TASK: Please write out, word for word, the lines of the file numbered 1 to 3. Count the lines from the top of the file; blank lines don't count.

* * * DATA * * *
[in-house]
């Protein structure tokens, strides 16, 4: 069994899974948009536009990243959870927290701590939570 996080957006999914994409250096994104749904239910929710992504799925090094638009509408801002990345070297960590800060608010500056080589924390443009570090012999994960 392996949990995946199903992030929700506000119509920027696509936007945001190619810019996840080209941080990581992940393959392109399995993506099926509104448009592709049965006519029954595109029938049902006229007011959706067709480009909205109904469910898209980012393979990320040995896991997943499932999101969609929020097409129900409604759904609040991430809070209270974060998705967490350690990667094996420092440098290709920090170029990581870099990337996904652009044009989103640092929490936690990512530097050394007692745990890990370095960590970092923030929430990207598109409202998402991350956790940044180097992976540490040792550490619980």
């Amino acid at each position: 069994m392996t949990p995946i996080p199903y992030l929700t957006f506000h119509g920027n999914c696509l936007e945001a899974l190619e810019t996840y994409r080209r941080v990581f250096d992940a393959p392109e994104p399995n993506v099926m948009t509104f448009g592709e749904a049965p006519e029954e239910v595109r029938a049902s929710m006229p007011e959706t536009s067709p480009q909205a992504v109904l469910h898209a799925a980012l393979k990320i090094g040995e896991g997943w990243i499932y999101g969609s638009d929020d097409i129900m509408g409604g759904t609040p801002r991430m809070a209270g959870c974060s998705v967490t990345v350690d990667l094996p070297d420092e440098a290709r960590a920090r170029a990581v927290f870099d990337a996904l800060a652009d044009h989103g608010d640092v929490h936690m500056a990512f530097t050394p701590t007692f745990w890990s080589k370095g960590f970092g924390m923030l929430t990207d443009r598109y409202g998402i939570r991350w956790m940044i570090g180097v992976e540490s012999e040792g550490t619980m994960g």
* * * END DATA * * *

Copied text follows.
[in-house]
């Protein structure tokens, strides 16, 4: 069994899974948009536009990243959870927290701590939570 996080957006999914994409250096994104749904239910929710992504799925090094638009509408801002990345070297960590800060608010500056080589924390443009570090012999994960 392996949990995946199903992030929700506000119509920027696509936007945001190619810019996840080209941080990581992940393959392109399995993506099926509104448009592709049965006519029954595109029938049902006229007011959706067709480009909205109904469910898209980012393979990320040995896991997943499932999101969609929020097409129900409604759904609040991430809070209270974060998705967490350690990667094996420092440098290709920090170029990581870099990337996904652009044009989103640092929490936690990512530097050394007692745990890990370095960590970092923030929430990207598109409202998402991350956790940044180097992976540490040792550490619980």
């Amino acid at each position: 069994m392996t949990p995946i996080p199903y992030l929700t957006f506000h119509g920027n999914c696509l936007e945001a899974l190619e810019t996840y994409r080209r941080v990581f250096d992940a393959p392109e994104p399995n993506v099926m948009t509104f448009g592709e749904a049965p006519e029954e239910v595109r029938a049902s929710m006229p007011e959706t536009s067709p480009q909205a992504v109904l469910h898209a799925a980012l393979k990320i090094g040995e896991g997943w990243i499932y999101g969609s638009d929020d097409i129900m509408g409604g759904t609040p801002r991430m809070a209270g959870c974060s998705v967490t990345v350690d990667l094996p070297d420092e440098a290709r960590a920090r170029a990581v927290f870099d990337a996904l800060a652009d044009h989103g608010d640092v929490h936690m500056a990512f530097t050394p701590t007692f745990w890990s080589k370095g960590f970092g924390m923030l929430t990207d443009r598109y409202g998402i939570r991350w956790m940044i570090g180097v992976e540490s012999e040792g550490t619980m994960g």